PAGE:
17 December 2018
Join in with a fast-growing coin craze and discover how to collect Challenge coins in our get-started guide.
What are Challenge coins?
A Challenge coin is a piece of metal, usually round and shaped like a traditional coin, around an inch in diameter, originally presented to members of the military but now in more widespread use.
Traditionally, Challenge coins were (and still are) presented to members of the US military as a reward for their time in service, or for a particular task or military campaign. Challenge coins are not coins in the traditional sense of the word, since they have no value as currency, are not minted by the US Mint, but instead are created by private mints.
The exact origins of Challenge coins is unclear, but centuries before they came into being, Roman soldiers were awarded specially minted coins after particularly arduous campaigns.
In more recent history, a widely-publicised story goes that the coins are believed to date to World War I when a soldier rescued by the Allies was believed to be a spy and was only saved from execution when he produced a Challenge coin. Whether or not this story is true, the coins were certainly in circulation among servicemen and women in the US from the 1960s onwards and have been made and collected ever since.
The Challenge coin challenge!
There is a drinking challenge attached to the coins, which is said to help boost morale among different military units. Any member of a unit can present the challenge by placing his coin on the bar or table and challenging one or more people to present their Challenge coin. Anyone who is unable to quickly present their coin must buy a round of drinks for either the challenger or everyone present.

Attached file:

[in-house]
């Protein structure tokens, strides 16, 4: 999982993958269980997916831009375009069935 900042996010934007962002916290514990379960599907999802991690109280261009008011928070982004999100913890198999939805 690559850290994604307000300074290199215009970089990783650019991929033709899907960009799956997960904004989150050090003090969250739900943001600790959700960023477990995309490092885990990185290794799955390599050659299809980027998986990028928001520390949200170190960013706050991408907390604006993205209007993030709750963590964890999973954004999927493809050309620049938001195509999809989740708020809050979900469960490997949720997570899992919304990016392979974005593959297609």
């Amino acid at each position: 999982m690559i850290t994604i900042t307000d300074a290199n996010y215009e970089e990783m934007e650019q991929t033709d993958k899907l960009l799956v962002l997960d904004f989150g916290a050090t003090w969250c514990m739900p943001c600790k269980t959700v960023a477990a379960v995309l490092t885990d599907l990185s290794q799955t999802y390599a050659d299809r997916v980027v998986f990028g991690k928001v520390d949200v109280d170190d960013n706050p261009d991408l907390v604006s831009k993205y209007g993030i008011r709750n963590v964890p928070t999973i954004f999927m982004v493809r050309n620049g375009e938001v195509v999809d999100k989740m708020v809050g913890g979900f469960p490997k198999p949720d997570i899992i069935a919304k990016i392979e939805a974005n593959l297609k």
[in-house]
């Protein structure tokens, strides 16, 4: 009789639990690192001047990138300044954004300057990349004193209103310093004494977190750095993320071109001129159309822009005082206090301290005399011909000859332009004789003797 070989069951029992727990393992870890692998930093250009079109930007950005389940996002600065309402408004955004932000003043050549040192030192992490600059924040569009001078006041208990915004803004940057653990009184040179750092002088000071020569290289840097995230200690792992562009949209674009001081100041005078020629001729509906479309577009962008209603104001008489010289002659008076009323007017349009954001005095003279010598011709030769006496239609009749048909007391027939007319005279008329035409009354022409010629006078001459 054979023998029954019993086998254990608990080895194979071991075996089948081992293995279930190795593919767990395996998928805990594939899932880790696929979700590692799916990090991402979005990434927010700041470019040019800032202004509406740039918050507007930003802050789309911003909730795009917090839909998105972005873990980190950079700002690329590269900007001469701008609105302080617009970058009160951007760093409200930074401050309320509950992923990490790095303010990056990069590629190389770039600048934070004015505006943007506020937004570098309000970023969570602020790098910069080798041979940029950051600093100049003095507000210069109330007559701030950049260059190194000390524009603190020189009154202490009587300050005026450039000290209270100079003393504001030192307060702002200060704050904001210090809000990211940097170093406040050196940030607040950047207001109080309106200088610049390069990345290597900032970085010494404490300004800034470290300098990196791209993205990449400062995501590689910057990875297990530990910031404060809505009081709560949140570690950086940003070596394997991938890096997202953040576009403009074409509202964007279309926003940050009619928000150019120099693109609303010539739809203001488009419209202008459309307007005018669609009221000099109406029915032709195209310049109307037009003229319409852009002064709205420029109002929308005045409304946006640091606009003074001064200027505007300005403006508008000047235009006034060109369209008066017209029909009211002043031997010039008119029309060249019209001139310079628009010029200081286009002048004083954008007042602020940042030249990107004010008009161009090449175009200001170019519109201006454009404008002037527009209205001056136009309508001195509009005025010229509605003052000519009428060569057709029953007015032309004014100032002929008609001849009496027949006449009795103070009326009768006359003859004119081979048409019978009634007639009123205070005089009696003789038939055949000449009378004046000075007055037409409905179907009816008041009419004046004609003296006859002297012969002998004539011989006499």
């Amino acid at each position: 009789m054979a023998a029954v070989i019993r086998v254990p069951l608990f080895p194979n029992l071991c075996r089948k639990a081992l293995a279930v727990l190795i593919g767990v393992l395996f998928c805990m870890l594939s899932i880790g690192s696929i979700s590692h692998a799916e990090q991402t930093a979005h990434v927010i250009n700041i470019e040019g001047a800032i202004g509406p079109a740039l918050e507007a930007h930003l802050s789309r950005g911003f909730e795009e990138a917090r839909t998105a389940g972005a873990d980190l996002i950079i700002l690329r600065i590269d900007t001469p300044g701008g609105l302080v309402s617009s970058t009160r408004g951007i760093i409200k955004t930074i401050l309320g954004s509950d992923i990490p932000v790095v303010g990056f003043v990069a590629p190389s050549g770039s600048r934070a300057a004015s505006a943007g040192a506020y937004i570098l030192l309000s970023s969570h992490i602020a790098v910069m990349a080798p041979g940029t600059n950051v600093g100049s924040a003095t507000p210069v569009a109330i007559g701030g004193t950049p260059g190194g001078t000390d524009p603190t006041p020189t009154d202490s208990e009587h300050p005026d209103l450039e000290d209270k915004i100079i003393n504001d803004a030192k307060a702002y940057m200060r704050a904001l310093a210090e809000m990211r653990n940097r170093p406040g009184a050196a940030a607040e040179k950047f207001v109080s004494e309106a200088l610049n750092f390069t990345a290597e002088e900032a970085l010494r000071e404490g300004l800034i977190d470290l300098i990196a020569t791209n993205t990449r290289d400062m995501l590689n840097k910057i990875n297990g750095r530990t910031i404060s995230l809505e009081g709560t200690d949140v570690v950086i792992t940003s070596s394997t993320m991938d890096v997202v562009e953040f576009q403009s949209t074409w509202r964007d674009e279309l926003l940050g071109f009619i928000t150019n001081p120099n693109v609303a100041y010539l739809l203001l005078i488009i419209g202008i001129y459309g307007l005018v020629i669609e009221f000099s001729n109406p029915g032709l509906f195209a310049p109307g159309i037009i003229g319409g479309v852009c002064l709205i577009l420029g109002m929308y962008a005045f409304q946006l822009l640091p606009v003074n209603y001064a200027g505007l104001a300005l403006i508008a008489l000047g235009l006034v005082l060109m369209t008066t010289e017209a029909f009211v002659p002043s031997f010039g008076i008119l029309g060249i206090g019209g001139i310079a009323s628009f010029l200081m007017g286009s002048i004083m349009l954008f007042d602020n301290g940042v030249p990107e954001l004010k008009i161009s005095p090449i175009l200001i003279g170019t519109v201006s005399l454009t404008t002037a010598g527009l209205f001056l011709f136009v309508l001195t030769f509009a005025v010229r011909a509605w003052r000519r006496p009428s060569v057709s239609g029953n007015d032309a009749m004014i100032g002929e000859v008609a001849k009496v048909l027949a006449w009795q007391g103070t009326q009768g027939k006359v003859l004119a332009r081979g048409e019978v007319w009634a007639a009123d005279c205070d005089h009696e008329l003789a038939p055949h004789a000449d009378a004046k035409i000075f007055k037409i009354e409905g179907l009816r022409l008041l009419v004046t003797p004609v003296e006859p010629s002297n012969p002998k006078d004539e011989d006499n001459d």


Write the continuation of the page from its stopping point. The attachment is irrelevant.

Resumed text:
What Challenge coins are available?
Several different types of metal are available, including:
What are the different types of Challenge coins?
Each Challenge coin will have a different image, perhaps the logo or insignia of a particular military unit, usually with wording that indicates why the Challenge coin was issued. Those examples that refer to a particular organisation were often used as proof of membership by the person carrying the coin.
As Challenge coins have grown in popularity their use has grown beyond the US military and examples are available from other organisations including the fire service, sports teams and community organisations.
How to collect Challenge coins
With an estimated 10,000 different Challenge coins in circulation this is certainly a hobby with plenty of mileage. The most common Challenge coins are those presented to the likes of sergeant majors and lieutenant colonels, since there are more of these in existence, whilst Challenge coins for higher ranking officers are rarer and usually more expensive. Even rarer are the Challenge coins presented to serving officers by the US president or vice-president.
Although military Challenge coins were initially only minted for US service people, the tradition has spread around the world and you should be able to find examples from Canada, Australia, Britain, New Zealand and Switzerland.
Where can I buy Challenge coins?
Auction sites such as eBay will have many examples and Amazon also sells these coins, and there are several Facebook groups for enthusiasts, including Challenge Coins Collectors Club.
Keep an eye out at antique fairs and flea markets, as well as at military supply stores and stands.
Take the Challenge a step further!
Have you ever thought about having your own Challenge coin made? Many coin producers will create Challenge coins in quantities of fifty or less and will help you with the design and colour scheme.
You could produce coins for a group or society that you belong to, or create them as a special keepsake for an event such as a wedding, birthday or graduation, or to raise money for a charity or event.
See ‘useful websites’ below for ideas on how and where to produce your own Challenge coin.
- The Military Service Company, who produce Challenge coins and associated memorabilia.
- Challenge Coin USA – run for collectors by veterans and retired law enforcement officers.